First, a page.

Michigan Divorce Court Rules

by Jim Thomas

MIchigan is a no-fault divorce state. You can file for a no-fault divorce simply by claiming there has been a breakdown in the marriage relationship with "no reasonable likelihood that the marriage can be preserved." If there are no issues in dispute, the divorce proceeding can go very smoothly. However, if you can't agree on issues such as child custody or a division of property, those matters will be decided by a judge at a trial.

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Filing for Divorce

To file for divorce, either you or your spouse must have been a Michigan resident for at least 180 days, and one of you must have lived in the county where you file for at least 10 days. You must submit a form, called a Summons, to the court, along with a Complaint for Divorce. Forms are available on the Michigan Court's website or at the county court itself. You must pay a filing fee and, if you have minor children, another fee to a court mediator, called a Friend of the Court.

Orders and Motions

After you file the complaint, it needs to be served on the other spouse by mail or in person by a process server. The defendant spouse files an answer to the complaint and, if there are any contested issues, the judge often will issue orders or motions -- requested by one or both parties -- that will maintain the status quo during the divorce process. For example, the court might freeze the assets of the couple or issue restraining orders against one or both parties.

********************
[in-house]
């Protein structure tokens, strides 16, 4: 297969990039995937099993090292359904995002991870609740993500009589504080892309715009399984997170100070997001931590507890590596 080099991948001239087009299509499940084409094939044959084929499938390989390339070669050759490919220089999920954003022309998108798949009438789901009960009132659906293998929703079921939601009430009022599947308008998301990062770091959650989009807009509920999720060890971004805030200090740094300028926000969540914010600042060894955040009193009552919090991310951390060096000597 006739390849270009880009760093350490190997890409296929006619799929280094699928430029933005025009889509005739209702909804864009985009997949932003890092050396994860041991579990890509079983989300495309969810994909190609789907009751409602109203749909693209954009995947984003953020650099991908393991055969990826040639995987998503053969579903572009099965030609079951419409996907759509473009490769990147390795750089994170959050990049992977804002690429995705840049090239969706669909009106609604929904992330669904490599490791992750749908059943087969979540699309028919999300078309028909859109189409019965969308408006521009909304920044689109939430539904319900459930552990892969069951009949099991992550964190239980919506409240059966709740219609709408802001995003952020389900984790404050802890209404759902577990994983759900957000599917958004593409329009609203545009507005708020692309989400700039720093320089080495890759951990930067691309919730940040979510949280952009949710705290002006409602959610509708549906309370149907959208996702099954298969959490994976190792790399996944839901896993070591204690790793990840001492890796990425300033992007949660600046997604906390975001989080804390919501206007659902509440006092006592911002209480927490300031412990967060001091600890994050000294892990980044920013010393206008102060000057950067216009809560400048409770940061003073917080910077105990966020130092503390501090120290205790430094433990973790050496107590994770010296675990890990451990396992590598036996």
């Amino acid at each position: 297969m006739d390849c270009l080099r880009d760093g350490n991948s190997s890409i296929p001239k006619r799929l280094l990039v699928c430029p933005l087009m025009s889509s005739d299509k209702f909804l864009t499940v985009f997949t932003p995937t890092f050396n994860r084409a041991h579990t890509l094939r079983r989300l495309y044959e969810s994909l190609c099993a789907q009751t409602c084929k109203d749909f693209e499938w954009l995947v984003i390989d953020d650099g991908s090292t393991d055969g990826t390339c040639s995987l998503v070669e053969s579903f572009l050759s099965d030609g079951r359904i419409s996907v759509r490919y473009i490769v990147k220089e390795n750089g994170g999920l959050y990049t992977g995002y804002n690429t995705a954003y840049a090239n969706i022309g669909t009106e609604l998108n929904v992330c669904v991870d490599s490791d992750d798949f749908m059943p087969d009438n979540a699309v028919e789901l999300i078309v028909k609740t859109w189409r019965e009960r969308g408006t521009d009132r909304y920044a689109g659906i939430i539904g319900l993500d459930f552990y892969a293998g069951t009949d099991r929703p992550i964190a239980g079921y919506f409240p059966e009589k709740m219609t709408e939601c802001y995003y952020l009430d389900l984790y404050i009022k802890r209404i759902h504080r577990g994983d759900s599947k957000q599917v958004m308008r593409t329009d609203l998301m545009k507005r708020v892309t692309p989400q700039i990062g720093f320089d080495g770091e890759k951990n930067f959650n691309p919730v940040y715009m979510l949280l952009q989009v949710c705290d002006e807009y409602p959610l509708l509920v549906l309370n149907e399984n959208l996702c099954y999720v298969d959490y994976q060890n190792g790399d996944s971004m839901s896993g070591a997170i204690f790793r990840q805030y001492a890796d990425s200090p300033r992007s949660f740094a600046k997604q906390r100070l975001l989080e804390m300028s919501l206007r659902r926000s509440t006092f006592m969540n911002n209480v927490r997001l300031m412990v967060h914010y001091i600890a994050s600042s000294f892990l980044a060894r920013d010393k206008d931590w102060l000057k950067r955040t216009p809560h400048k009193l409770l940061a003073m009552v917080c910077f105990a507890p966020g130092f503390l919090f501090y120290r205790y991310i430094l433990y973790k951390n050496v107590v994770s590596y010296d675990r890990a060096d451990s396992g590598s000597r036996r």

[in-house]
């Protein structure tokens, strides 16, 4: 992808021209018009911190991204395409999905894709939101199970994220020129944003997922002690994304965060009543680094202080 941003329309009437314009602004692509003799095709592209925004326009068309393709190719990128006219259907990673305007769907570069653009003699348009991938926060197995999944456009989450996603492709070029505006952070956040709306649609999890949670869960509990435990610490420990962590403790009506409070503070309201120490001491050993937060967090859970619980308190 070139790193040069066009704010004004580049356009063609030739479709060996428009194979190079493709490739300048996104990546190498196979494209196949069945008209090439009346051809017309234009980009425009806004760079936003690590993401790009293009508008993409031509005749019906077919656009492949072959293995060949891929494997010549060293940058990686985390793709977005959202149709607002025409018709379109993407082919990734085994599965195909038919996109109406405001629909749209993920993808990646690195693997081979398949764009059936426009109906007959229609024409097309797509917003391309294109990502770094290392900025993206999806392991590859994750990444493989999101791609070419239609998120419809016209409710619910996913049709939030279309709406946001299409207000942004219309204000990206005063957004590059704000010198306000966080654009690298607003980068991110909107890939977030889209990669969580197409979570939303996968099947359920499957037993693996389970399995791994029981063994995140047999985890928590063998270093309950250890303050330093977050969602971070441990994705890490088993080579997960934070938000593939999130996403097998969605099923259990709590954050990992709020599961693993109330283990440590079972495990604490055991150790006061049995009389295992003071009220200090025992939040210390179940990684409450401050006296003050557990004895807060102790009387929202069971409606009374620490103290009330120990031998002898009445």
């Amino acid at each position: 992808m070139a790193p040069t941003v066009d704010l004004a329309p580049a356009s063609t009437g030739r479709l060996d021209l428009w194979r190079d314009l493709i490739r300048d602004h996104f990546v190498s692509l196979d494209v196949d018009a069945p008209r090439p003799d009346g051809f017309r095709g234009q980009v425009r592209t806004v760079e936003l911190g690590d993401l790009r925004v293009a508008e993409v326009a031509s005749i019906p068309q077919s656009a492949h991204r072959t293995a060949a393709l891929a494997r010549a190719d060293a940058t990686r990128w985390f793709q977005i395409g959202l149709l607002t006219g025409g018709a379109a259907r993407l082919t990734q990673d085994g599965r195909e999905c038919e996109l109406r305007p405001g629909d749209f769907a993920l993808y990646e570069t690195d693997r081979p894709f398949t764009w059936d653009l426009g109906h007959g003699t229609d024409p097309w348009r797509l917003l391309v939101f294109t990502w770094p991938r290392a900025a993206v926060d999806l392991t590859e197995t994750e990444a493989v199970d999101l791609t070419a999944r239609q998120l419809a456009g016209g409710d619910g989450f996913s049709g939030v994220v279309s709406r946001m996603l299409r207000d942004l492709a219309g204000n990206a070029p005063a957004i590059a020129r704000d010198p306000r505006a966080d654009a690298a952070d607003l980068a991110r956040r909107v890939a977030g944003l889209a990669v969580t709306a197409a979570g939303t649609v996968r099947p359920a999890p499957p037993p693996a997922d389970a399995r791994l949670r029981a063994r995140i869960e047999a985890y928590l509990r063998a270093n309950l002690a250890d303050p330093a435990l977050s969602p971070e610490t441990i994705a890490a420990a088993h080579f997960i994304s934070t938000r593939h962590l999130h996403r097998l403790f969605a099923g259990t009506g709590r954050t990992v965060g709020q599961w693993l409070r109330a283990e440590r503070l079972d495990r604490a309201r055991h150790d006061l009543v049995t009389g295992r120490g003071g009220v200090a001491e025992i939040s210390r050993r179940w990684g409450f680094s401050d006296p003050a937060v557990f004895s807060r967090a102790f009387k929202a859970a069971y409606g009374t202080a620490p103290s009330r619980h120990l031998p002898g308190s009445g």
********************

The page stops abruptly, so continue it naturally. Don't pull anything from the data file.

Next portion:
Waiting Period

Rules in Michigan require at least a 60-day waiting period after the complaint is filed before a divorce is granted. If you have minor children, the waiting period is 180 days. However, if there are no issues in dispute between the parties, the judge has the option of shortening the waiting period.

Minor Children

If you and your spouse have minor children, you are required to submit to a Friend of the Court, or FOC, for an investigation. The FOC is a division of Michigan county courts and handles all issues involving minors, such as custody, child support and visitation rights. If you and your spouse agree on these issues, and they are acceptable to the FOC, the agreement will become part of the divorce settlement. If you can't agree, the FOC will write up recommendations for the judge to consider.


Some courts in Michigan require you to mediate contested issues to see if you can work out your differences. A neutral third-party mediator is appointed to work with you. Mediation is favored by many courts since it empowers you and your spouse to work out your own solution, instead of a judge imposing a settlement upon you.